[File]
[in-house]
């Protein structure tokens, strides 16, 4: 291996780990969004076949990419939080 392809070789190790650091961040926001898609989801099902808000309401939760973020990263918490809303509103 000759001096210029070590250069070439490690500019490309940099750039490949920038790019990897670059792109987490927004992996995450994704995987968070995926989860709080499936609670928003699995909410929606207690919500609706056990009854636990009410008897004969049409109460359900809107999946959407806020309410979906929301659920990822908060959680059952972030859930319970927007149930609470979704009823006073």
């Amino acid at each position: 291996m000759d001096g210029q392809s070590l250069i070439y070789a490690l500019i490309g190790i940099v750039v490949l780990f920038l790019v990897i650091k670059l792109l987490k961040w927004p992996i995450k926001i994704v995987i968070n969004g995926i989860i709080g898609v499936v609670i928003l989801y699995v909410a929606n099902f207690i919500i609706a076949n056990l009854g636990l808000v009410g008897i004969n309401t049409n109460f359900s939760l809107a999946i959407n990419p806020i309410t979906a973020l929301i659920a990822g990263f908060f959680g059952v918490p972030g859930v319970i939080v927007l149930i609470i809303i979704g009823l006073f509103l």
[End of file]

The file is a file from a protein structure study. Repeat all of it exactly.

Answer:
[in-house]
């Protein structure tokens, strides 16, 4: 291996780990969004076949990419939080 392809070789190790650091961040926001898609989801099902808000309401939760973020990263918490809303509103 000759001096210029070590250069070439490690500019490309940099750039490949920038790019990897670059792109987490927004992996995450994704995987968070995926989860709080499936609670928003699995909410929606207690919500609706056990009854636990009410008897004969049409109460359900809107999946959407806020309410979906929301659920990822908060959680059952972030859930319970927007149930609470979704009823006073």
């Amino acid at each position: 291996m000759d001096g210029q392809s070590l250069i070439y070789a490690l500019i490309g190790i940099v750039v490949l780990f920038l790019v990897i650091k670059l792109l987490k961040w927004p992996i995450k926001i994704v995987i968070n969004g995926i989860i709080g898609v499936v609670i928003l989801y699995v909410a929606n099902f207690i919500i609706a076949n056990l009854g636990l808000v009410g008897i004969n309401t049409n109460f359900s939760l809107a999946i959407n990419p806020i309410t979906a973020l929301i659920a990822g990263f908060f959680g059952v918490p972030g859930v319970i939080v927007l149930i609470i809303i979704g009823l006073f509103l």